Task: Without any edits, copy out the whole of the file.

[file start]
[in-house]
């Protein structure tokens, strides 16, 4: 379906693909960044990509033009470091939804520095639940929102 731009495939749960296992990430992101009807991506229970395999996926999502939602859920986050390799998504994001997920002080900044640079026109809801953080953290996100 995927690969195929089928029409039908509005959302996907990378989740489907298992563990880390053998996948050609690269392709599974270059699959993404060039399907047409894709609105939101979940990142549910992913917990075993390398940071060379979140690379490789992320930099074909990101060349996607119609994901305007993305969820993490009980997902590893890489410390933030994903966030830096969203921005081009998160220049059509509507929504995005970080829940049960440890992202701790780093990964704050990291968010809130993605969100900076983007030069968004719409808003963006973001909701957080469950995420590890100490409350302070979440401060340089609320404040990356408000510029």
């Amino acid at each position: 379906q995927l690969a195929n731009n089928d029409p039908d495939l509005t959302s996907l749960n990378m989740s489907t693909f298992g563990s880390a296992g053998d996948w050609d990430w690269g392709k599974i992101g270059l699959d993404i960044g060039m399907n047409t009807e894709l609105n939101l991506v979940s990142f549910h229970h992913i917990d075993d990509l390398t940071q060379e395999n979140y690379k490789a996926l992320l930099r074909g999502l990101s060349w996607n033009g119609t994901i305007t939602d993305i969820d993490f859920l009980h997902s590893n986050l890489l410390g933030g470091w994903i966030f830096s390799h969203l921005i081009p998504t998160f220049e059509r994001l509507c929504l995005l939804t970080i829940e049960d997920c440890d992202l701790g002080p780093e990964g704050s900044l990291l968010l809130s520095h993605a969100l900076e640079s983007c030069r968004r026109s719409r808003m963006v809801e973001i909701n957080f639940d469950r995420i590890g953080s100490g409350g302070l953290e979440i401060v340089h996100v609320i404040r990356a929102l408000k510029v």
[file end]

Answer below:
[in-house]
């Protein structure tokens, strides 16, 4: 379906693909960044990509033009470091939804520095639940929102 731009495939749960296992990430992101009807991506229970395999996926999502939602859920986050390799998504994001997920002080900044640079026109809801953080953290996100 995927690969195929089928029409039908509005959302996907990378989740489907298992563990880390053998996948050609690269392709599974270059699959993404060039399907047409894709609105939101979940990142549910992913917990075993390398940071060379979140690379490789992320930099074909990101060349996607119609994901305007993305969820993490009980997902590893890489410390933030994903966030830096969203921005081009998160220049059509509507929504995005970080829940049960440890992202701790780093990964704050990291968010809130993605969100900076983007030069968004719409808003963006973001909701957080469950995420590890100490409350302070979440401060340089609320404040990356408000510029």
């Amino acid at each position: 379906q995927l690969a195929n731009n089928d029409p039908d495939l509005t959302s996907l749960n990378m989740s489907t693909f298992g563990s880390a296992g053998d996948w050609d990430w690269g392709k599974i992101g270059l699959d993404i960044g060039m399907n047409t009807e894709l609105n939101l991506v979940s990142f549910h229970h992913i917990d075993d990509l390398t940071q060379e395999n979140y690379k490789a996926l992320l930099r074909g999502l990101s060349w996607n033009g119609t994901i305007t939602d993305i969820d993490f859920l009980h997902s590893n986050l890489l410390g933030g470091w994903i966030f830096s390799h969203l921005i081009p998504t998160f220049e059509r994001l509507c929504l995005l939804t970080i829940e049960d997920c440890d992202l701790g002080p780093e990964g704050s900044l990291l968010l809130s520095h993605a969100l900076e640079s983007c030069r968004r026109s719409r808003m963006v809801e973001i909701n957080f639940d469950r995420i590890g953080s100490g409350g302070l953290e979440i401060v340089h996100v609320i404040r990356a929102l408000k510029v």